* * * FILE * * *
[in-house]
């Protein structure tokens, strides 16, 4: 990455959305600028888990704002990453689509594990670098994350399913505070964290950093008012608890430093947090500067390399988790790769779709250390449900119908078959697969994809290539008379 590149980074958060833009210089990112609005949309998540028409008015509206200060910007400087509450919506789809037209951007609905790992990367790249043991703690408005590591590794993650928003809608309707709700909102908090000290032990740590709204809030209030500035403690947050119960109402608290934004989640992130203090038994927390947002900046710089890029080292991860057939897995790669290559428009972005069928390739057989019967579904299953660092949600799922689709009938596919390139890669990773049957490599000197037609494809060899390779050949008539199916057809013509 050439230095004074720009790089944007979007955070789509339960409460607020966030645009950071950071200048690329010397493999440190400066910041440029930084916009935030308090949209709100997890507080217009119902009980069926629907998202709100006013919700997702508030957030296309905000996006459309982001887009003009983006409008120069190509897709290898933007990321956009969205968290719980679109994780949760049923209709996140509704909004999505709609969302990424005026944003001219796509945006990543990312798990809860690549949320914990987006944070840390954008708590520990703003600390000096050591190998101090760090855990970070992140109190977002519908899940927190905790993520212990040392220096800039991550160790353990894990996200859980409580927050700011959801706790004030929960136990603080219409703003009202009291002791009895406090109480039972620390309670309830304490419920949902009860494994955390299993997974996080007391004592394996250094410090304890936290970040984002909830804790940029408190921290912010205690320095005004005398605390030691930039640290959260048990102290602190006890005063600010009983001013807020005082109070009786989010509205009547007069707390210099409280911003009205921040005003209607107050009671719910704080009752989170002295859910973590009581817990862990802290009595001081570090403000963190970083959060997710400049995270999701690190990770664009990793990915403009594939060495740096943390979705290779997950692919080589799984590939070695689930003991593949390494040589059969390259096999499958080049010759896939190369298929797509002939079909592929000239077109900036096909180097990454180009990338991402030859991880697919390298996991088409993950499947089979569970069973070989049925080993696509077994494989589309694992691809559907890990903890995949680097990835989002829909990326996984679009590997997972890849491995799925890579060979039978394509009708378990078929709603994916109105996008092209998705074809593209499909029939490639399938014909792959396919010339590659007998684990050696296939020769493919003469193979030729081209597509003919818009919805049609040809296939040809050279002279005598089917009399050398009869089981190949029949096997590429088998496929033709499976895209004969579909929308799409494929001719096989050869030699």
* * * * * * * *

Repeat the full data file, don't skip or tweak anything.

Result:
[in-house]
């Protein structure tokens, strides 16, 4: 990455959305600028888990704002990453689509594990670098994350399913505070964290950093008012608890430093947090500067390399988790790769779709250390449900119908078959697969994809290539008379 590149980074958060833009210089990112609005949309998540028409008015509206200060910007400087509450919506789809037209951007609905790992990367790249043991703690408005590591590794993650928003809608309707709700909102908090000290032990740590709204809030209030500035403690947050119960109402608290934004989640992130203090038994927390947002900046710089890029080292991860057939897995790669290559428009972005069928390739057989019967579904299953660092949600799922689709009938596919390139890669990773049957490599000197037609494809060899390779050949008539199916057809013509 050439230095004074720009790089944007979007955070789509339960409460607020966030645009950071950071200048690329010397493999440190400066910041440029930084916009935030308090949209709100997890507080217009119902009980069926629907998202709100006013919700997702508030957030296309905000996006459309982001887009003009983006409008120069190509897709290898933007990321956009969205968290719980679109994780949760049923209709996140509704909004999505709609969302990424005026944003001219796509945006990543990312798990809860690549949320914990987006944070840390954008708590520990703003600390000096050591190998101090760090855990970070992140109190977002519908899940927190905790993520212990040392220096800039991550160790353990894990996200859980409580927050700011959801706790004030929960136990603080219409703003009202009291002791009895406090109480039972620390309670309830304490419920949902009860494994955390299993997974996080007391004592394996250094410090304890936290970040984002909830804790940029408190921290912010205690320095005004005398605390030691930039640290959260048990102290602190006890005063600010009983001013807020005082109070009786989010509205009547007069707390210099409280911003009205921040005003209607107050009671719910704080009752989170002295859910973590009581817990862990802290009595001081570090403000963190970083959060997710400049995270999701690190990770664009990793990915403009594939060495740096943390979705290779997950692919080589799984590939070695689930003991593949390494040589059969390259096999499958080049010759896939190369298929797509002939079909592929000239077109900036096909180097990454180009990338991402030859991880697919390298996991088409993950499947089979569970069973070989049925080993696509077994494989589309694992691809559907890990903890995949680097990835989002829909990326996984679009590997997972890849491995799925890579060979039978394509009708378990078929709603994916109105996008092209998705074809593209499909029939490639399938014909792959396919010339590659007998684990050696296939020769493919003469193979030729081209597509003919818009919805049609040809296939040809050279002279005598089917009399050398009869089981190949029949096997590429088998496929033709499976895209004969579909929308799409494929001719096989050869030699």